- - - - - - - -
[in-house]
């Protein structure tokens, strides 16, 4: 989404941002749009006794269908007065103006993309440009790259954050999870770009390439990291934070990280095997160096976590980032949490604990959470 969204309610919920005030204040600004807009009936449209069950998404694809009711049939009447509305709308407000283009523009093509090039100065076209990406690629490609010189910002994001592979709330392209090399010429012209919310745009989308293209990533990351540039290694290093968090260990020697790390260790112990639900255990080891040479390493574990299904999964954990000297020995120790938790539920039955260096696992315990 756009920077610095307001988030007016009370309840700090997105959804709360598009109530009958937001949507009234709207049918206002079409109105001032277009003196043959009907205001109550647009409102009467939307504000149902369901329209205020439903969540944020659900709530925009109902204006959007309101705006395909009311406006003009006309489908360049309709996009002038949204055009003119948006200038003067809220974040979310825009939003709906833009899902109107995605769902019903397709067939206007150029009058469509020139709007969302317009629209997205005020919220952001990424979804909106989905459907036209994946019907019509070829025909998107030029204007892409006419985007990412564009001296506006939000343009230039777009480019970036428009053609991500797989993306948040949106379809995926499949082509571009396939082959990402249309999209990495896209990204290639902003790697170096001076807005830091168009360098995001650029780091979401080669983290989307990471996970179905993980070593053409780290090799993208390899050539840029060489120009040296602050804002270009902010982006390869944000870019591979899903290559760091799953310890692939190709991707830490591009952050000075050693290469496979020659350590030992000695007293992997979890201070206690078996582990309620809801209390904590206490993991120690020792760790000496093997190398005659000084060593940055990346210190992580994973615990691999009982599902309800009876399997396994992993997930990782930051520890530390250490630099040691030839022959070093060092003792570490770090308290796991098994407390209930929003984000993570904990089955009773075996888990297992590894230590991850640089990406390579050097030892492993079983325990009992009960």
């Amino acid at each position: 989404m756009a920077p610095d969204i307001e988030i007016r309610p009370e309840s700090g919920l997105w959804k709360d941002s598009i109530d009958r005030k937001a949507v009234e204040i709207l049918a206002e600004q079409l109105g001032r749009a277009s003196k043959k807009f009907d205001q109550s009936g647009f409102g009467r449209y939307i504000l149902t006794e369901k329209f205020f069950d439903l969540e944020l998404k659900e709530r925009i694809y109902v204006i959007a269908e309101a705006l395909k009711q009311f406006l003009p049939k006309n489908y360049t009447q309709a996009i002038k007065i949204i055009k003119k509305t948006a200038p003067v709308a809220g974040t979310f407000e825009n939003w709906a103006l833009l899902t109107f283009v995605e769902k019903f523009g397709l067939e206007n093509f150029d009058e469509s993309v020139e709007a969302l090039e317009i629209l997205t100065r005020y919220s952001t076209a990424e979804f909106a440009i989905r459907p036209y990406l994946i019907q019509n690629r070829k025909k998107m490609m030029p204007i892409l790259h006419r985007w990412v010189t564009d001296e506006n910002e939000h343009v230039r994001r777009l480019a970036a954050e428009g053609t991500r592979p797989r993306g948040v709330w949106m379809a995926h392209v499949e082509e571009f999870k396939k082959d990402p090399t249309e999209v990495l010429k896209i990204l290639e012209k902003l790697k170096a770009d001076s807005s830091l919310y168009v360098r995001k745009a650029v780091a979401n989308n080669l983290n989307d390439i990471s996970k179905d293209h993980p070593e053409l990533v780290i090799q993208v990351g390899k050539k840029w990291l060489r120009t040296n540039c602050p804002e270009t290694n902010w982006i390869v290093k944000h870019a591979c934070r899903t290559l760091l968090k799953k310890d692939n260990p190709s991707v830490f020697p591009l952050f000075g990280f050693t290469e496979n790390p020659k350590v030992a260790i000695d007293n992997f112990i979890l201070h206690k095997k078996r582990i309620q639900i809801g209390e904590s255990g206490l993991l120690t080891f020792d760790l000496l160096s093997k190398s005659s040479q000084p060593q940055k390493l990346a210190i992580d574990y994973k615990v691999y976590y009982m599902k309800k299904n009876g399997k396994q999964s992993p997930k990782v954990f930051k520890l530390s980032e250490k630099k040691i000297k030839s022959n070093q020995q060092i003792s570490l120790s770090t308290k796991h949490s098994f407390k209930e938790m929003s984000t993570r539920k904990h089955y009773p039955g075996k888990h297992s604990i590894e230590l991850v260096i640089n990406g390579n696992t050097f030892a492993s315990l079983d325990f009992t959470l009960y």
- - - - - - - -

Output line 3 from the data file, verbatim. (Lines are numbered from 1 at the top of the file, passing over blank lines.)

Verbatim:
């Amino acid at each position: 989404m756009a920077p610095d969204i307001e988030i007016r309610p009370e309840s700090g919920l997105w959804k709360d941002s598009i109530d009958r005030k937001a949507v009234e204040i709207l049918a206002e600004q079409l109105g001032r749009a277009s003196k043959k807009f009907d205001q109550s009936g647009f409102g009467r449209y939307i504000l149902t006794e369901k329209f205020f069950d439903l969540e944020l998404k659900e709530r925009i694809y109902v204006i959007a269908e309101a705006l395909k009711q009311f406006l003009p049939k006309n489908y360049t009447q309709a996009i002038k007065i949204i055009k003119k509305t948006a200038p003067v709308a809220g974040t979310f407000e825009n939003w709906a103006l833009l899902t109107f283009v995605e769902k019903f523009g397709l067939e206007n093509f150029d009058e469509s993309v020139e709007a969302l090039e317009i629209l997205t100065r005020y919220s952001t076209a990424e979804f909106a440009i989905r459907p036209y990406l994946i019907q019509n690629r070829k025909k998107m490609m030029p204007i892409l790259h006419r985007w990412v010189t564009d001296e506006n910002e939000h343009v230039r994001r777009l480019a970036a954050e428009g053609t991500r592979p797989r993306g948040v709330w949106m379809a995926h392209v499949e082509e571009f999870k396939k082959d990402p090399t249309e999209v990495l010429k896209i990204l290639e012209k902003l790697k170096a770009d001076s807005s830091l919310y168009v360098r995001k745009a650029v780091a979401n989308n080669l983290n989307d390439i990471s996970k179905d293209h993980p070593e053409l990533v780290i090799q993208v990351g390899k050539k840029w990291l060489r120009t040296n540039c602050p804002e270009t290694n902010w982006i390869v290093k944000h870019a591979c934070r899903t290559l760091l968090k799953k310890d692939n260990p190709s991707v830490f020697p591009l952050f000075g990280f050693t290469e496979n790390p020659k350590v030992a260790i000695d007293n992997f112990i979890l201070h206690k095997k078996r582990i309620q639900i809801g209390e904590s255990g206490l993991l120690t080891f020792d760790l000496l160096s093997k190398s005659s040479q000084p060593q940055k390493l990346a210190i992580d574990y994973k615990v691999y976590y009982m599902k309800k299904n009876g399997k396994q999964s992993p997930k990782v954990f930051k520890l530390s980032e250490k630099k040691i000297k030839s022959n070093q020995q060092i003792s570490l120790s770090t308290k796991h949490s098994f407390k209930e938790m929003s984000t993570r539920k904990h089955y009773p039955g075996k888990h297992s604990i590894e230590l991850v260096i640089n990406g390579n696992t050097f030892a492993s315990l079983d325990f009992t959470l009960y």